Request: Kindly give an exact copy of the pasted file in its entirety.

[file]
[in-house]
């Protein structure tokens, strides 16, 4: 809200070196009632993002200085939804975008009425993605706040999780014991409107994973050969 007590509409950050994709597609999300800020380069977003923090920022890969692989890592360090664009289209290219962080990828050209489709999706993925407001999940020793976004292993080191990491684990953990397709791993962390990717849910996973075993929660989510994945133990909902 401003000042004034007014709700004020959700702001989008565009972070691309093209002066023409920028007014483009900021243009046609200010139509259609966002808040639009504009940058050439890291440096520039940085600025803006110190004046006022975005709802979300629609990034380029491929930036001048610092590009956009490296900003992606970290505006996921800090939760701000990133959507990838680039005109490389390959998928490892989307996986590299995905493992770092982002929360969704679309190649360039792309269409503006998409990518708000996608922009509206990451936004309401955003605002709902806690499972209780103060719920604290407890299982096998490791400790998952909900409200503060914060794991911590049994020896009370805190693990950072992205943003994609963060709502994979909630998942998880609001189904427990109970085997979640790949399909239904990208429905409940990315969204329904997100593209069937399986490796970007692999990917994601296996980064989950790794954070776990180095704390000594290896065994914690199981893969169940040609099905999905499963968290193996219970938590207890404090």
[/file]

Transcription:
[in-house]
């Protein structure tokens, strides 16, 4: 809200070196009632993002200085939804975008009425993605706040999780014991409107994973050969 007590509409950050994709597609999300800020380069977003923090920022890969692989890592360090664009289209290219962080990828050209489709999706993925407001999940020793976004292993080191990491684990953990397709791993962390990717849910996973075993929660989510994945133990909902 401003000042004034007014709700004020959700702001989008565009972070691309093209002066023409920028007014483009900021243009046609200010139509259609966002808040639009504009940058050439890291440096520039940085600025803006110190004046006022975005709802979300629609990034380029491929930036001048610092590009956009490296900003992606970290505006996921800090939760701000990133959507990838680039005109490389390959998928490892989307996986590299995905493992770092982002929360969704679309190649360039792309269409503006998409990518708000996608922009509206990451936004309401955003605002709902806690499972209780103060719920604290407890299982096998490791400790998952909900409200503060914060794991911590049994020896009370805190693990950072992205943003994609963060709502994979909630998942998880609001189904427990109970085997979640790949399909239904990208429905409940990315969204329904997100593209069937399986490796970007692999990917994601296996980064989950790794954070776990180095704390000594290896065994914690199981893969169940040609099905999905499963968290193996219970938590207890404090």